Can't authenticate against a 389DS server. I suspect it's a SSSD problem on the client side


I’m running a 389DS LDAPS server (with self-signed certificates) on a Fedora 30 remote machine called “miservidor.midominio.local”. There I have a typical directory containing user and group entries.

I can retrieve directory data from another Fedora 30 machine (the client’s one) without any problem. For instance, executing this command (“usu1ldap” is the name of an user located inside a “usuarios” organizationalunit)…:

LDAPTLS_REQCERT=never ldapsearch -H ldaps://miservidor.midominio.local -b “dc=midominio,dc=local” uid=usu1ldap

…I get:


But I want to use “usu1ldap” to login in client machine. So I’ve configured /etc/sssd/sssd.conf file in client machine like this…:


…I’ve executed sudo authselect select sssd to configure NSS/PAM accordingly and finally I’ve restarted sssd service.

However, something doesn’t work: getent passwd doesn’t show “usu1ldap” user and, obviously, id usu1ldap retrieves “unknown user”.

What am I doing wrong? I’m a bit desperated…I’ve tried to grasp sssd’s log files but without any clue.
Thanks a lot for your patience.

NOTE: Notice that in sssd.conf file I’ve had to put in ldap_default_bind_dn and ldap_default_authtok lines the name and password of directory’s manager user respectively because my 389DS server by default doesn’t allow anonymous queries and I don’t know how to change this (yet).


The client on which you are trying to configure sssd is running Fedora 30?

1 Like

Yes, both machines are Fedora 30

Note, that domain .local is reserved for mDNS and using it for other tasks may result in unexpected issues.

grep -v -e "^#" -e "^$" /etc/nsswitch.conf
getent hosts miservidor.midominio.local
nslookup miservidor.midominio.local
ping -c 3 miservidor.midominio.local

Thanks, I didn’t think about it. But it’s not that problem.
I’ve changed “.local” domain by “.net” domain in all places ("/etc/hostname" and “/etc/hosts” files in server, “dse.ldif” file from configuration 389DS, in “sssd.conf” file in client and obviously in the distinguished name of all ldap entries. No luck: the same behaviour.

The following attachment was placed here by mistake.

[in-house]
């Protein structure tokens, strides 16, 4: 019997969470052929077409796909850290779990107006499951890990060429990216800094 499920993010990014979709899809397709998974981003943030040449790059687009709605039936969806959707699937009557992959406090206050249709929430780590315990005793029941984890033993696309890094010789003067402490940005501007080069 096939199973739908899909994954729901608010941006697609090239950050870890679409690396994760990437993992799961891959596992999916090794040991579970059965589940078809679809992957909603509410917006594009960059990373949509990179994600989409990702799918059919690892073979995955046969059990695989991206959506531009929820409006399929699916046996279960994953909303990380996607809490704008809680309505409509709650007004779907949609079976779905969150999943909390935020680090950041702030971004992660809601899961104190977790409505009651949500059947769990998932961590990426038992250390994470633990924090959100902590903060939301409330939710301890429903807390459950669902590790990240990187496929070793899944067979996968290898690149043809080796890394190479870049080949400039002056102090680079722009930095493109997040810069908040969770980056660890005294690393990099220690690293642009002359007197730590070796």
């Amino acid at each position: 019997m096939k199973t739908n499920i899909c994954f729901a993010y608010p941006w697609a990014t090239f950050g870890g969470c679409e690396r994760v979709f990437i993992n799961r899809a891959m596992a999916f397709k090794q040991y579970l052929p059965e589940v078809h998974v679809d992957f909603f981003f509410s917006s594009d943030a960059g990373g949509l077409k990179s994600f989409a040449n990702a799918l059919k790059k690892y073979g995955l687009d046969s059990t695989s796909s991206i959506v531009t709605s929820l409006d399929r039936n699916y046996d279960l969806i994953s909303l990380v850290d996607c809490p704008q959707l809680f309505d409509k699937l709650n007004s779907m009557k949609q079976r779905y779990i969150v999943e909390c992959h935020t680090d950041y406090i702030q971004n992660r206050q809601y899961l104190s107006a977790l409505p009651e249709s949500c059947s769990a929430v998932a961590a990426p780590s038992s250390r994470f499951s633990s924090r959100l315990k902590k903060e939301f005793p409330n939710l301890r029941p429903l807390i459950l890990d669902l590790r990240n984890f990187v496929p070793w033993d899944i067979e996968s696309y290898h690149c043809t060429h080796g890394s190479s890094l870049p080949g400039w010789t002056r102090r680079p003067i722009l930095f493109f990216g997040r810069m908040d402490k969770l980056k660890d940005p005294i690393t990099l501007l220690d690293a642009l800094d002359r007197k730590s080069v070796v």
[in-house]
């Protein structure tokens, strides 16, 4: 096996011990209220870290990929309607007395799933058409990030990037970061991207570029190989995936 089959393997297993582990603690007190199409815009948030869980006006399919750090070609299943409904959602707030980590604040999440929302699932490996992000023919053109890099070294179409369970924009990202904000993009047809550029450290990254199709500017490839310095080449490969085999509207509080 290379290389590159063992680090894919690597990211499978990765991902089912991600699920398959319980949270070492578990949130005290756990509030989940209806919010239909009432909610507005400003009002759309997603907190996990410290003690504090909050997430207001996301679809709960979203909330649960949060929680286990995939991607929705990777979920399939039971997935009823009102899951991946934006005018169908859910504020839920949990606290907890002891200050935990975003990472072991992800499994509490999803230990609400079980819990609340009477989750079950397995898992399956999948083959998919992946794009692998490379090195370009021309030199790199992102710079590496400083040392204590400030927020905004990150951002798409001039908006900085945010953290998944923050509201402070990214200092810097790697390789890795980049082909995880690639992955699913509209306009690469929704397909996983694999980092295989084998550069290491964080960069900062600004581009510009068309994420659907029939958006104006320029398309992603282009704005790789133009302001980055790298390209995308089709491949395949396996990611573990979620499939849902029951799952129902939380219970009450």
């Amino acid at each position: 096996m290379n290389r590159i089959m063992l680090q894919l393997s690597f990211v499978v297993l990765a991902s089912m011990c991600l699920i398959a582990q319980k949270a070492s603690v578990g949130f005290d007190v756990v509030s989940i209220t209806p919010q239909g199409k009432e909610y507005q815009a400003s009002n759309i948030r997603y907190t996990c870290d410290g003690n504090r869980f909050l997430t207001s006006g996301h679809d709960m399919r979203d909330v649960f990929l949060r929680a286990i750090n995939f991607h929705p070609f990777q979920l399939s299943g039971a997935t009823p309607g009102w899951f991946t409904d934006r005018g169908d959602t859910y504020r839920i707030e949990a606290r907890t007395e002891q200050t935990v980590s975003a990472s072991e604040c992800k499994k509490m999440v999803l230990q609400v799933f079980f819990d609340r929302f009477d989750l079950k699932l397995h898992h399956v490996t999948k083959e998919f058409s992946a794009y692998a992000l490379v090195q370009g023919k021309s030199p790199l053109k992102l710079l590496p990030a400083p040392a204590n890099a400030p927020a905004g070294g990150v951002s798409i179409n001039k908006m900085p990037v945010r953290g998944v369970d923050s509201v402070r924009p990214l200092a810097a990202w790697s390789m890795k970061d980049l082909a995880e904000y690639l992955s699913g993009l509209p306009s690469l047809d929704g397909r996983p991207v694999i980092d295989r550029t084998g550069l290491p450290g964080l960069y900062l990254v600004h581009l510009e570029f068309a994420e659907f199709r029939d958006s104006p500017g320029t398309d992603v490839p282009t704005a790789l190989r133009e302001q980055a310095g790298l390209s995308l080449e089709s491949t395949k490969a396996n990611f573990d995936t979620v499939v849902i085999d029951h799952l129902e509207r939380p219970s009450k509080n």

In fact, note that the ldap connection between client and server through the network works flawessly: I can do the ldapsearch shown above in client and I get the ldap entry correctly. What it doesn’t work (I suspect) it’s the fetching of that ldap entry by sssd service because getent passwd doesn’t list it. But I don’t know if it’s a problem of a lacking option in “sssd.conf” file or it’s a bad configuration done by authselect (I don’t think so, but…). I’m really stuck.

1 Like

You can post the configs, so someone might point to the problem.

Hello again.
Thanks for the interest.
I’ve installed “sssd-tools” in client machine to troubleshoot (which need “libsss_simpleifp” package as dependency). Specifically, I’ve run the sudo sssctl user-checks usu1ldap command and I’ve seen this:


So it seems clear it’s an issue related to NSS or PAM topic. The content of my “/etc/sssd/sssd.conf” file is shown in first post.

Thanks a lot

1 Like

The “/etc/nsswitch.conf” file’s content after running sudo authselect select sssd with-mkhomedir with-sudo is


The “/etc/pam.d/system-auth” file’s content after that command is:


Well, running the sudo sssctl user-checks usu1ldap command I’ve seen the following line appears in journal:

Maybe it’s a clue

Well, I’ve solved the issue: I forgot adding the services=nss,pam line in “/etc/sssd/sssd.conf” file (below [sssd] section. That was all. Oh my… I thought systemd could care of this (see but it seems it doesn’t.
Thanks to all of you for your interest.


Well, in fact it does: you only have to do what is explained in “How to test section” in above link. That is, you should only execute

systemctl enable sssd-nss.socket sssd-pam.socket*
systemctl start sssd-nss.socket sssd-pam.socket*

And that’s all: now services= line is optional.
My fault was not realizing these sockets were not activated by default